The following describes the negative log-likelihood (*nll*) functions available in this package for estimating the rate of background mortality and virulence. The negative of the log-likelihood is returned as this is required as input for the maximum likelihood estimation of parameters by the function *mle2* in the package *bbmle* by Ben Bolker and the R Core Development team.

In each case ;

- Indices '1' and '2' denote background mortality and mortality due to infection, respectively
*d*a death indicator; '1' died during experiment, '0' right-censored during or at end of experiment*g*an infection-treatment indicator; '1' infected treatment, '0' uninfected treatment.- All models assume each member of an uninfected treatment is uninfected, but not all models assume each member of an infected treatment is infected.
- Some models assume all members of an infected treatment are infected, but allow for variation in virulence among members for the population; this variation can be discreately or continously distributed, and be directly observed or assumed to be present.
- There is also a model allowing for recovery from infection.

nll_basic | nll_basic_logscale | nll_controls | nll_exposed_infected | nll_frailty | nll_frailty_correlated | nll_frailty_logscale | nll_frailty_shared | nll_proportional_virulence | nll_recovery | nll_recovery_II | nll_two_inf_subpops_obs | nll_two_inf_subpops_unobs

This function is for the 'basic' log-likelihood expression described above. It assumes all the individuals in the infected population are infected and they all experience the same pattern of mortality due to infection, i.e. virulence is homogeneous for the population.

\[\begin{align} S_{OBS.INF}(t) &= S_1(t) \cdot S_2(t) \\ \\ f_{OBS.INF}(t) &= f_1(t) \cdot S_2(t) + f_2(t) \cdot S_1(t) \\ \\ h_{OBS.INF}(t) &= f_{OBS.INF}(t) \;/\; S_{OBS.INF}(t) \\ \\ &= h_1(t) + h_2(t) \end{align}\]Hence the observed rate of mortality in the infected population at time *t* is equal to the the rate of background mortality at time time *t*, *h*_{1}(*t*), plus the rate of mortality due to infection at time *t*, *h*_{2}(*t*), that is, the pathogen's virulence at time *t*.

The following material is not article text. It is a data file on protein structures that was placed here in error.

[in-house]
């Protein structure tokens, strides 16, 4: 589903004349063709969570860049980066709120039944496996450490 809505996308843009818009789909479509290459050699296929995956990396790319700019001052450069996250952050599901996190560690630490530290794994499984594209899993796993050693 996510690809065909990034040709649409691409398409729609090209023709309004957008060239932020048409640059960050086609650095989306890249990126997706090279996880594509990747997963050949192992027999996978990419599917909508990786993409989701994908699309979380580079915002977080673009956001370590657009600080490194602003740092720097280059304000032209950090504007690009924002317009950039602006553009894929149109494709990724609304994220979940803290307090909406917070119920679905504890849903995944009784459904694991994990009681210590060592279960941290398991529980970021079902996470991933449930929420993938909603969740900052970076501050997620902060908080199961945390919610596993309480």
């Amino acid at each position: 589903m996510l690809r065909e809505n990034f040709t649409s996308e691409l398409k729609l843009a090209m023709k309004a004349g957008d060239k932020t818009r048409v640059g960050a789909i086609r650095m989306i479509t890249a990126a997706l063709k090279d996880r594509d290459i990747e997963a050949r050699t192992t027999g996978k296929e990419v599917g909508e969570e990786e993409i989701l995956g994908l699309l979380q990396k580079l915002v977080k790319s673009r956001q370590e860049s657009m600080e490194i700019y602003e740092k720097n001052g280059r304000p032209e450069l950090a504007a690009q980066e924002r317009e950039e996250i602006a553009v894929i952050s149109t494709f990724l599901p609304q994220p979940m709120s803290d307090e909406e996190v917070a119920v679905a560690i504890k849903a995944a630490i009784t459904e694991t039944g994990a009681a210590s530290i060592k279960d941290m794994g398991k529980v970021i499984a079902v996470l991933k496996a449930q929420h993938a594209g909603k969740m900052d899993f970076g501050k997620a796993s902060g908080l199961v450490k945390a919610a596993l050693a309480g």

The log-likelihood expression for the probability of dying at time *t* in the infected and uninfected treatments is,

As for *nll_basic*, except input values of location and scale parameters are assumed to be on a logscale.

This function is for uninfected or control data only. It assumes the observed pattern of mortality is due only to background mortality,

\[\begin{align} S_{OBS.UNINF}(t) &= S_1(t) \\ \\ f_{OBS.UNINF}(t) &= f_1(t) \\ \\ h_{OBS.UNINF}(t) &= f_1(t) \;/\; S_1(t) \\ \\ &= h_1(t) \end{align}\]The log-likelihood expression for the probability of dying at time *t* in the uninfected treatment is,

Exposure to infection does not garantee infection. This function assumes only a proportion *p* of the individuals exposed to infection experience both background mortality and an increased rate of mortality due to infection, while the remaining proportion (1 - *p*) experience only background mortality.

The expressions describing the observed patterns of mortality in the infected treatment are,

\[\begin{align} S_{OBS.INF}(t) &= p \cdot [S_1(t) \cdot S_2(t)] + (1-p) \cdot [S_1(t)] \\ \\ f_{OBS.INF}(t) &= p \cdot [f_1(t) \cdot S_2(t) + f_2(t) \cdot S_1(t)] + (1-p) \cdot f_1(t) \\ \\ h_{OBS.INF}(t) &= S_{OBS.INF}(t) \;/\; f_{OBS.INF}(t) \\ \\ \end{align}\]where *p* is a constant to be estimated; 0 ≤ *p* ≤ 1. Here the pattern of mortality experienced by members of the treatment exposed to infection is no longer homogeneous as it varies according to whether an individual is infected or not.

The overall log-likelihood expression for the observed pattern of mortality in the infected and uninfected treatments is,

\[\begin{align} \log L=\sum_{i=1}^{n}match(treatment) \begin{cases} infected & \Rightarrow d \log \left[ h_{OBS.INF}(t_i)\right] +\log\left[ S_{OBS.INF}(t_i) \right] \\ \\ uninfected & \Rightarrow d \log \left[ h_1(t_i)\right] +\log\left[ S_1(t_i) \right] \\ \end{cases} \\ \\ \end{align}\]This type of model is sometimes referred to as a 'cure' model [1]. This is not because infected hosts recover from infection, but rather because there will be proportionately fewer infected individuals in the 'infected' population over time due to their higher rate of mortality, i.e., the 'infected' population is progressively 'cured' of its infected members.

This function assumes all the individuals in an infected treatment are infected, but there is unobserved variation in the pathogen's virulence. It is assumed there is an underlying rate of mortality due to infection, *h _{V}*(